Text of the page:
I know you’ve heard about it. Pundits talk about it. Companies promote it. But what is, exactly, “cloud computing”? It’s really not that complicated (unless if you talk to industry analysts throwing around industry jargon). How about if we start with some examples: Yahoo! email, Flickr photo sharing, Facebook. These are applications that are accessible through a web browser, and as a user, you have no idea where the data is stored, what kind of computing infrastructure is used to run the applications, how many servers are running to ensure up time, or where all this computing technology resides. This is cloud computing in a nutshell.
So what is the big deal? The big deal is that with cheaper infrastructure costs, and faster and more accessible broadband access, a lot of technology vendors are now offering their sophisticated technologies “in the cloud” – meaning, instead of the user purchasing the software and running it in their own data centers, or on their own desktops, the application runs somewhere on the internet and is accessible through a browser. All the examples I used are for free applications, but for paid technologies, the implications of this are huge.
Business model. While a regular technology purchase is typically a straight purchase or lease, with cloud computing the business model switches from a capital expense to a subscription model with monthly or annual fees for access (the term Software-as-a-Service, or SaaS, is another term for cloud computing, in case you hadn’t connected the dots).
IT implications. As a user organization, with the cloud business model, you will have very little use for software or hardware purchases, IT staff for technology rollout, management, and maintenance, and general IT know-how about the new technologies your organization will use. All you need is an internet connection to use the technologies you’ve subscribed to.
Accessibility. The cloud-based systems can be accessible through PCs, but also on less robust notebooks, and even handheld devices such as smart-phones because the requirement for computing power moves from the user’s location to the “cloud”. The downside of accessibility is that if your internet connection is weak or cut off, you can’t access the technologies you’ve subscribed to.
Security. The biggest pushback against cloud computing is data security both at transmission time, and for storage. While this is a valid concern, the security aspect of cloud computing has improved significantly over the past couple of years and will continue to improve as the business model gains further traction.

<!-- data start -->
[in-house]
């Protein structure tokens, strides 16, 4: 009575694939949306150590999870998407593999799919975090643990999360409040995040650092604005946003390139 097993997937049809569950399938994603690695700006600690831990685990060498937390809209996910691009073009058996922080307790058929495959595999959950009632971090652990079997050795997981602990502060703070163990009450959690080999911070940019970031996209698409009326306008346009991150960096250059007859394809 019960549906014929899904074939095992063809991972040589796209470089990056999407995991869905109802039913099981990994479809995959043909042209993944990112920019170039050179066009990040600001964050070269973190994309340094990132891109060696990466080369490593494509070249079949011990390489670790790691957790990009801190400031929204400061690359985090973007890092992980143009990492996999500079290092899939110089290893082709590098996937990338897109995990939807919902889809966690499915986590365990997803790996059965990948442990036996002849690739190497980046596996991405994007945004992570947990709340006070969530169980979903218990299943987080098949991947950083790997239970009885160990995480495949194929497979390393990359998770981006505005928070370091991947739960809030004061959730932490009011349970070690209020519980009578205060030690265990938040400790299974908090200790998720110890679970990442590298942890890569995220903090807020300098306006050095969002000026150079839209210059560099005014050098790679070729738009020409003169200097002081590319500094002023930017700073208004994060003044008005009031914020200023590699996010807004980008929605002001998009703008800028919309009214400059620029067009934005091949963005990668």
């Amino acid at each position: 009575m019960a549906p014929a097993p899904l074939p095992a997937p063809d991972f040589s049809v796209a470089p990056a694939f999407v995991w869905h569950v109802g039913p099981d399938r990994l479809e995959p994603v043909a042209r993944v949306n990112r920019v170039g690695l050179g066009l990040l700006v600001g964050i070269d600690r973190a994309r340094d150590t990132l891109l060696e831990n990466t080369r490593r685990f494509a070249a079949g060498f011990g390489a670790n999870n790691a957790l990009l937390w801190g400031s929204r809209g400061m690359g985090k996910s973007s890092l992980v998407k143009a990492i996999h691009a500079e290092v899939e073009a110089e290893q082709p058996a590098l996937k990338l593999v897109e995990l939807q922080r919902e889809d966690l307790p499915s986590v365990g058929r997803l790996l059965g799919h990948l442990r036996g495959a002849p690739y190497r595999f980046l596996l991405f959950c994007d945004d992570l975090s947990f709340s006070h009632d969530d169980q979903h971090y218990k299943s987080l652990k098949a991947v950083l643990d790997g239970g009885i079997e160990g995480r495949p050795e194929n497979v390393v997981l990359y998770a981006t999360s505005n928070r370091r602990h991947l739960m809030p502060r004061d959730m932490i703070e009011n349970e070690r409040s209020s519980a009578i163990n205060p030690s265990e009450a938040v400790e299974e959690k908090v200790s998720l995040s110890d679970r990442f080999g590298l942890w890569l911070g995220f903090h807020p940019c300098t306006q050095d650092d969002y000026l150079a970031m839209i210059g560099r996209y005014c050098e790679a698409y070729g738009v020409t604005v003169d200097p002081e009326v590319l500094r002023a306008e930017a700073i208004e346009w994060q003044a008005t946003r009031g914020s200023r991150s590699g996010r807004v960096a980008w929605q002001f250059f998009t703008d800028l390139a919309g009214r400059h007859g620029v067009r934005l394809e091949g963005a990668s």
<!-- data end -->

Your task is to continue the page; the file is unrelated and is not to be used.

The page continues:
Opacity and control. While you won’t have a need to purchase or manage technologies, as a user, your organization will also give up control of how these technologies are managed, where the storage devices reside, or what type of hardware is used to run these technologies. You’re not the technology owner, you’re the subscriber.
Elasticity. Cloud-based applications are, by definition, scalable. Whether your organization has 100 employees or 3000 employees, the subscription based model should be able to handle the company size and any changes in the number of staff using the system. Also, technology upgrades and updates are scalable across the entire user base without the need for a desktop-by-desktop rollout.
You might hear about “managed cloud computing” or “hybrid cloud computing”. Managed cloud computing is when all the technology is based in-house but available to the individual users within the company intranet. This is really the old centralized computing model before PCs became powerful and ubiquitous. Hybrid cloud computing means parts of the technology runs in the clouds, and other parts run in-house.
If it sounds like I’m a big fan of cloud computing, it’s because I am. As a user, I would love to move the headaches of technology purchase and maintenance to experts and become a subscriber. As a technology enthusiast (and I’m not one of those early adopter types), I see the wave coming, and it’s real. And as a business strategist, I see that companies have better things to do with their IT staff than have them spend 80% of their time on technology maintenance.
Salesforce.com, a company with revenues exceeding $1.3B, is the poster child for cloud computing, and offers its software exclusively through subscriptions. Microsoft claims it will make its entire Office suite available in the clouds. Google is providing a myriad of free and paid services – all in the clouds. And you will see more and more major technology vendors either supporting cloud computing or switching their business models to cloud computing.
Of course caution shouldn’t be thrown into the wind using cloud-based services. Security IS a major concern. The viability of the company you’ll use to provide the services is also another major concern (what if they fold in a few months?). And customer service is another area to consider. But cloud computing is here to stay, and you’ll be hearing more about it in time (including from me).
Let me know if your organization is already using any cloud computing services and what is your experience with it.